Stations of the cross, from director Dietrich Brueggemann, is a bold film that only uses 14 scenes each lasting around 10 minutes, 11 of which are stationary. Each one of these scenes starts with a black screen, with one of the 14 Stations of the Cross in a small white text line. This movie takes a dramatic, somewhat humorous, and dark take on the fanatical base of fundamental Catholicism. Those enjoy picking apart the strict ways of the Roman Catholic church will enjoy this film.
The movie follows the main character Maria, as she lives her life living in a fundamental Catholic family. By using muted, still shots, the director is able to give off an eerie, and very serious feeling through the shots. Due to the fact that over 75% of the shots in this film have no camera movement at all, it is safe to say that the script, as well as the acting, is superb. As we watch the first scene of Maria sitting in on Father Weber’s class, we learn that each of these students are about to receive their first communion, and enter into their faith as an adult. We get a taste of what the kids are taught in this class. Things like, sex and immoral thoughts are sins, learning to resist temptation is good discipline, and that tantalizing and captivating rhythms are from Satan. The music portion of the lessen is repeated in numerous scenes throughout the film and adds a somewhat “silly” play on the teachings of the church.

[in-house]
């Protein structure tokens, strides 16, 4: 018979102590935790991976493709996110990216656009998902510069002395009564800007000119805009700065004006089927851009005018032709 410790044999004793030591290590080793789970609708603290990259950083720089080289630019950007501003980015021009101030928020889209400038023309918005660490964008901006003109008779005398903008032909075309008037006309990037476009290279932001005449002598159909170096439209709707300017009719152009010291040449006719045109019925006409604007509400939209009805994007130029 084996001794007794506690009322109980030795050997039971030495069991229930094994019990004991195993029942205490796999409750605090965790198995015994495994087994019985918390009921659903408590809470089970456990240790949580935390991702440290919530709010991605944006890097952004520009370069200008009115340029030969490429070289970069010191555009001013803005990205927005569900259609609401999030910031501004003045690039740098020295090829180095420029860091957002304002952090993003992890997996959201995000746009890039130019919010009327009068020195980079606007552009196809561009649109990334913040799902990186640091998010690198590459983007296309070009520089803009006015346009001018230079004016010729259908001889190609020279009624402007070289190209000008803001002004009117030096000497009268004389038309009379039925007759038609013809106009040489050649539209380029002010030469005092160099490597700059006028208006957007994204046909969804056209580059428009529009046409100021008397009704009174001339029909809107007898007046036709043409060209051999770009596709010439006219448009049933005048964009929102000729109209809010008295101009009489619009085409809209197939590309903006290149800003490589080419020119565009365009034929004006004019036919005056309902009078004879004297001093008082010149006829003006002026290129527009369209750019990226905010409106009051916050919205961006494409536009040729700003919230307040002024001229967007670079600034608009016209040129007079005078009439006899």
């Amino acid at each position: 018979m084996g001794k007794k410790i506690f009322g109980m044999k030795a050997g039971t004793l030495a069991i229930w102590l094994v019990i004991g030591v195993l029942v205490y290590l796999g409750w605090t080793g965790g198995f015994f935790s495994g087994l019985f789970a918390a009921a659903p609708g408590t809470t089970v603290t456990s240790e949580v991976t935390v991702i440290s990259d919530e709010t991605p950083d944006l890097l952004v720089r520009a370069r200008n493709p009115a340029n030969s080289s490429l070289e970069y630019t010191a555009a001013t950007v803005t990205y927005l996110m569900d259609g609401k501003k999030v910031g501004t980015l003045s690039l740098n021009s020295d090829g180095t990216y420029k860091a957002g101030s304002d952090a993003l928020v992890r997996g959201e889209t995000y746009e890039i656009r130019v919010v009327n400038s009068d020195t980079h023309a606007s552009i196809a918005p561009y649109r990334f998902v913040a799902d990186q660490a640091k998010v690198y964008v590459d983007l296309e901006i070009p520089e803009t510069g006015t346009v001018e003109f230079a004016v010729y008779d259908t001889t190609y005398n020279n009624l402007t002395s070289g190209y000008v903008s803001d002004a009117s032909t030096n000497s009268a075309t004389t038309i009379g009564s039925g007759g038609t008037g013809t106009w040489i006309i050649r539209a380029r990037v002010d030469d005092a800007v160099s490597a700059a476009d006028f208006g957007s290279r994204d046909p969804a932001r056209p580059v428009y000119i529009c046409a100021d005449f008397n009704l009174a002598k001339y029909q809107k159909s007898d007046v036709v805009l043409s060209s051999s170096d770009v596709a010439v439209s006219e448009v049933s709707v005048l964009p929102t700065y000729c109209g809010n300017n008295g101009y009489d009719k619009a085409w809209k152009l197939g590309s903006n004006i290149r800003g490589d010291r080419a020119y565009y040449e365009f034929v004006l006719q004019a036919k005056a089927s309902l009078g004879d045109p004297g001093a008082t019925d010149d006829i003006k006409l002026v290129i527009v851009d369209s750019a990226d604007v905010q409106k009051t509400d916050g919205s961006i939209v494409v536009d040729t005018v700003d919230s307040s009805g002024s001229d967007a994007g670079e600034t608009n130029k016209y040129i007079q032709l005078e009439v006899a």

In the next part of the film we get a glance into the family life of Maria. Her mother is very quickly portrayed as terribly aggressive, and unforgiving women. However, in the eyes of Maria, that is her mother and she should listen to her regardless of her feelings toward her. This controlling mother, mixed with the weak backbone of her complacent father, Maria is slowly torn apart between the strict ways of her families faith, and the common emotions of a teenager. As the movie progress, Maria grows more pale and weak looking, showing this “wear and tear” from her struggle.
Prior to the scene depicted above, Maria is invited by a male classmate to join him in his church’s choir group. When she learns that they sing jazz and gospel music (music from Satan) she declines his offer. In the scene of above, she changes her mind and asks her mother to join the group, lying to her and saying a female classmate asked her to tag along. Learning of the styles this group plays, her mother barrages Maria yet again with insults, yelling, and unforgivable insults. This eventually leads to Maria breaking down into tears, and proving as one of the turning points in the story.
Thinking that she would be abandoning her faith in several parts of the film, Maria refuses to dance to devilish rhythms, dance in gym class, talk to a boy, etc. In the end, Maria’s struggle consumes so much of her energy, that she eventually decides to stop eating. Knowing that she has confessed all of her sins, and is free of temptation, this 14-year-old main character decides to stop eating, killing herself, and go to live with Jesus. Making the death scene, and the burial scene in the film, two of the 3 shots with camera movement in them.
Besides sitting through the long, dark, and drawn out shots of Maria’s slow deterioration and death, this movie was fantastic. This movie is everything packaged into one: subtle humor, beautiful shots, wonderful script, dramatic and captivating story line, and fantastic acting. I would without a doubt, recommend anyone who enjoys picking apart films, go see this.
I give this film:
5 crosses out of 5